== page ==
Along with modifications to some of the materials and components in the engine for improved performance and better cooling, there are other AMG touches. Befitting the most powerful series production sedan, it is supported by an AMG sports suspension based on the Active Body Control system and stopped by all-new high-performance composite brakes. The engine continues to be mated to a five-speed automatic transmission. Along with specific nineteen-inch wheels, there are the to-be-expected AMG exterior touches. Among them are a redesigned front apron with bigger air intakes, side skirts, and V12 biturbo lettering on the front fenders. Borrowing a page from the Porsche handbook, the S65 AMG introduces AMG’s take on in-car lap-timing software with the RACETIMER system. For those track days, the system stores last lap, average lap, and best lap times as well as the track distance.
Sounds wonderful, but about a month past being able to add it to your Christmas list!
Jim Healey of USA Today reaches similar conclusions as VehicleVoice (http://www.vehiclevoice.com) and AutoPacific (http://www.autopacific.com) relative to the upcoming Toyota Yaris. Excellent replacement for the Toyota Echo, low entry price, but seems a little expensive when loaded with equipment most American drivers demand.
ATLANTA — Yaris is a small, economy car that will replace the unloved Echo in Toyota’s U.S. lineup this spring, and while it is pleasant enough behind the wheel, Yaris seems to fall short of Toyota’s promise of a premium vehicle at a bargain price.
Two body styles of Toyota’s Yaris are offered in the USA, a four-door sedan and a “liftback.”
Final judgment must wait for specific pricing, which Toyota won’t announce until closer to Yaris’ March or April on-sale date. But $12,000 to start is a fair guess, and for that price you won’t get a radio, possibly not a tachometer, definitely not anti-lock brakes. (Photos/audio: Toyota Yaris with Healey’s comments)
Most of the desirable features are available, for a price. If that strategy bumps Yaris up to, say, $14,000 outfitted as most Americans like, then it will be within a few hundred dollars of bigger, more refined cars such as Honda Civic and Toyota’s own Corolla. Not incidentally, Corolla’s fuel-economy rating is better than Yaris’, and Civic’s is nearly as good, even though both are bigger, heavier and have more-powerful engines.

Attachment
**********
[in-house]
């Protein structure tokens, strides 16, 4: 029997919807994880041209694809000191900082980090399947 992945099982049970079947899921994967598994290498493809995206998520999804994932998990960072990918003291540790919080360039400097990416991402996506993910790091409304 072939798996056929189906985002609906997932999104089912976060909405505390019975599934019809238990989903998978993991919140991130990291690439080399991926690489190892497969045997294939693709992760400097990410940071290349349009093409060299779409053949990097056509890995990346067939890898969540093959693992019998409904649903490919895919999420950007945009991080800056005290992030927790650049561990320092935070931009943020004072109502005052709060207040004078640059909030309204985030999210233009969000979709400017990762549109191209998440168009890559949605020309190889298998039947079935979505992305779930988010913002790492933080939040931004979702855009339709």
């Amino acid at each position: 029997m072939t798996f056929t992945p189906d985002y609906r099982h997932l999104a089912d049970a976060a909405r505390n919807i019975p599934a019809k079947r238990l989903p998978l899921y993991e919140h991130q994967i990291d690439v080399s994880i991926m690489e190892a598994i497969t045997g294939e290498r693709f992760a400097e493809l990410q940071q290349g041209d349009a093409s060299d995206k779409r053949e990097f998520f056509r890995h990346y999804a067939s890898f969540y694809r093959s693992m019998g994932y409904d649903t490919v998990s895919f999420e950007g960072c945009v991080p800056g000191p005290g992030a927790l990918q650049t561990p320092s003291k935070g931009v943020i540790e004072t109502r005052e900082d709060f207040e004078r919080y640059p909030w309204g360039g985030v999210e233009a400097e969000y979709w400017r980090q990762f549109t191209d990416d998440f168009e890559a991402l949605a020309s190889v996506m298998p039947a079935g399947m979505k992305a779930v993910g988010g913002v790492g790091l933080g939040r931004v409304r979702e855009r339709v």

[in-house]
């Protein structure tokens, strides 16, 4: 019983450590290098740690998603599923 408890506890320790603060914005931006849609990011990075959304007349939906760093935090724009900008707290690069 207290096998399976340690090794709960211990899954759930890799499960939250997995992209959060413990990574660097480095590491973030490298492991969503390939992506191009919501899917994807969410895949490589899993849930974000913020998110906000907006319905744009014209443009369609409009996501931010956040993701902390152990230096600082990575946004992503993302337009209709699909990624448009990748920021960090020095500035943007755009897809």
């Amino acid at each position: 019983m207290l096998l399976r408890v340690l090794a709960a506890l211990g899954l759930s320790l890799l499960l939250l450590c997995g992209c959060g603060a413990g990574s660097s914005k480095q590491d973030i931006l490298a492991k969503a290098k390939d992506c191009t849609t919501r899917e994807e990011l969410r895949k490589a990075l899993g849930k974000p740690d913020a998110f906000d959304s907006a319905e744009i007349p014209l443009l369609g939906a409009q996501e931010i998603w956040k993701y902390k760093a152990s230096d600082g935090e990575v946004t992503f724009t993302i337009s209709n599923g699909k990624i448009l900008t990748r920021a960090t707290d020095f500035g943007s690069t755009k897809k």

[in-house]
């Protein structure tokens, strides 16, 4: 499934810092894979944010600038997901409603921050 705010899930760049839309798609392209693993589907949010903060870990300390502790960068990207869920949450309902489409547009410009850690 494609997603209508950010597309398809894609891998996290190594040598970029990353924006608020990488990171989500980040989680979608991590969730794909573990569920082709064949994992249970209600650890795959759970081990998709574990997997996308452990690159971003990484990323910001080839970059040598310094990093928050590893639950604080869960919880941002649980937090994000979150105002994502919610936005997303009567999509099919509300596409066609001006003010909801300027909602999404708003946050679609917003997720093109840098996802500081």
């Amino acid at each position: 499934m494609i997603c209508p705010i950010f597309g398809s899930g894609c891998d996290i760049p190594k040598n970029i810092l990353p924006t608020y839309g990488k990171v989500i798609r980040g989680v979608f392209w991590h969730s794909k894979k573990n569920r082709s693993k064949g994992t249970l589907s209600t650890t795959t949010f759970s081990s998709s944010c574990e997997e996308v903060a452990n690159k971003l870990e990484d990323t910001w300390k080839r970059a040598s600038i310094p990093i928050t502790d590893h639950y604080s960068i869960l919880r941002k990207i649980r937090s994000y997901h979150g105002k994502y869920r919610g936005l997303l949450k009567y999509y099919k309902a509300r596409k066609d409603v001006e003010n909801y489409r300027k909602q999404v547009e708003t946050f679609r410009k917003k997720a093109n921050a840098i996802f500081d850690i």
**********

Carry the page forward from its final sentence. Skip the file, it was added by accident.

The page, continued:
The industry axiom is “small cars, small profits,” and it’s often true. So why bother introducing a subcompact into the size- and space- and power-loving American market? Because 45% of small-car owners — the most of any segment — eventually trade up to pricier, more-profitable models known as premium compacts, such as Civic and Corolla, according to the Power Information Network. And within that group, a significant number — 30%-plus is common — stay with the same brand, PIN data show.
In other words, buyers captured by small cars don’t require as much expensive persuading to get them to move up through the same car company’s more-profitable models.
Hoping to leverage Yaris’ appeal, Toyota says it put two separate engineering teams to work on two versions of Yaris — a four-door sedan and a two-door hatchback — and kept them apart to encourage independent design.
Toyota calls the hatchback a “liftback,” sensing that “hatchback” remains a pejorative term in the U.S. market.
The sedan is the bigger car, outside and in. The rear seat in the hatchback slides fore-aft to maximize either legroom or cargo space. With the rear seat all the way back, there is plenty of adult legroom. That’s remarkable in such a small vehicle.
The main test vehicle was a two-door hatchback equipped with a five-speed manual transmission.
VehicleVoice (http://www.vehiclevoice.com) and AutoPacific (http://www.autopacific.com) were impressed with the previous Ford Sport Trac and are more impressed with the new 2007 version of Ford’s Sport Utility Truck. The 1st Sport Trac was a funky, hose-it-out, derivative of a two-generations ago Explorer. In its last year in production, the first gen Sport Trac came within a hair’s breadth of winning AutoPacific’s Vehicle Satisfaction Award for the compact pickup category. This is quite an achieve for a last-year vehicle.